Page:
Into the West: A Historical Look at Manifest Destiny

+Impact Students recently traveled to the southwest to deepen their understanding of Indigenous cultures and the impact that manifest destiny had on them.

For the field study component of our +Impact Study titled Into the West, +Impact students traveled to Sedona, Flagstaff, Tuba City, Southern Utah, Grand Gulch and Cedar Mesa. Their task was to deepen their understanding of Indigenous cultures and the impact that manifest destiny had on them. Throughout the study our students investigated environmental and cultural issues such as the Hopi-Diné land dispute, lack of rural electrification, cultural diffusion among Indigenous cultures, and the destruction of historic sites in an effort to identify tools needed to help preserve the diverse cultures around us. For the peak experience of this field study, students had an awesome southwest adventure complete with cultural experiences of the past, present, and future while canyoneering and backpacking.

On this field study we challenged students to explore the problems facing Indigenous peoples today through a cultural lens. They were asked to explain why those issues exist, whether those issues are unique to specific areas or communities and then challenged to find solutions to the cultural issues. What was the ultimate goal of this +Impact Study? Identify a cultural issue, either nationally or locally, and create a tool to assist with the issue.

The adventure began in Sedona with a hike through Boyton Canyon , where Indigenous people lived for thousands of years. It has since become one of the most famous box canyons in the southwest. Lately it has become even more so, since it developed a reputation as a site of a spiritual energy vortex. Whether or not you follow this belief, there’s no doubt that the beauty found among these towering buttes, crimson cliffs, and natural desert gardens is divine. It was easy to understand why the ancient civilizations chose to make this area home.

students helping build an outhouse
teacher feeding mountain goats

Next on the study the students traveled to Tuba City (and beyond) to meet with the Black Mesa Indigenous Support Network. Through this organization students were personally introduced to the Diné or Navajo People. To gain a deeper understanding of the impact manifest destiny had on Indigenous peoples, students lived with a Diné family on the reservation for four days and three nights. They ate what they ate and helped with their daily chores such as cooking, cleaning, and herding sheep. While the students helped with the daily activities they learned how members of the Diné community interact with the environment. They were asked to compare and contrast cultural experiences of members of the Diné community with their own experiences. The Diné family they stayed with did not have electricity or running water. As part of their service learning experience, students built two outhouses to replace the decades old ones the family was using. Students witnessed the host family weave traditional rugs using the wool from the very sheep they were herding, as well as beading turquoise jewelry that were gifted to each of the students. The amazing host family also cooked Navajo tacos for the students and allowed students to participate in the making of the traditional flat bread.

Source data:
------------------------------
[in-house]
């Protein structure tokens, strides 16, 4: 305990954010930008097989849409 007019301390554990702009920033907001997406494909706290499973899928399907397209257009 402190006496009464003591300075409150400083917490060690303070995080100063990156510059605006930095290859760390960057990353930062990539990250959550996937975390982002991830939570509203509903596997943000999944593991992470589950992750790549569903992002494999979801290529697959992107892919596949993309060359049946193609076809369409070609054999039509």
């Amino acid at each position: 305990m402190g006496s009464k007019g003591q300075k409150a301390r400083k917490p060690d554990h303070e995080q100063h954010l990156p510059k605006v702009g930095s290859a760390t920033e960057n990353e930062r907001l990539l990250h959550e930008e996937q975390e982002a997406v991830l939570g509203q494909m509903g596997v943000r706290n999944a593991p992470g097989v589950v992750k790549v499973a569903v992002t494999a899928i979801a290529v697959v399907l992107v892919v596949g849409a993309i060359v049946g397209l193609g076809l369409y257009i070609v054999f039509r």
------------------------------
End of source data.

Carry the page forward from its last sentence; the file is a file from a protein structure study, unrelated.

After their hard work on the reservation the students were looking forward to canyoneering in southern Utah. Students embarked on a day adventure by hiking down into a canyon and rappelling 80 feet into a slot canyon. There, students shimmied from a small ledge into nearly freezing cold water to swim 100 yards to the next dry spot in the canyon. Doing their best to dry off and warm up, students hiked through the canyon, up the side, and back along the canyon to the beginning. The next stop on their adventure was backpacking through Grand Gulch, the home of ancient Puebloan ruins. Students spent Halloween night camped below an ancient Puebloan ruin embracing the presence of ancient culture and telling spooky stories.

As quick as the adrenaline rush from canyoneering faded away, so did the time remaining on the trip. Now that the students have returned home it’s onto the final component to this +Impact Study – identifying a cultural issue and creating a tool to assist with that issue. We can’t wait to see what the students create.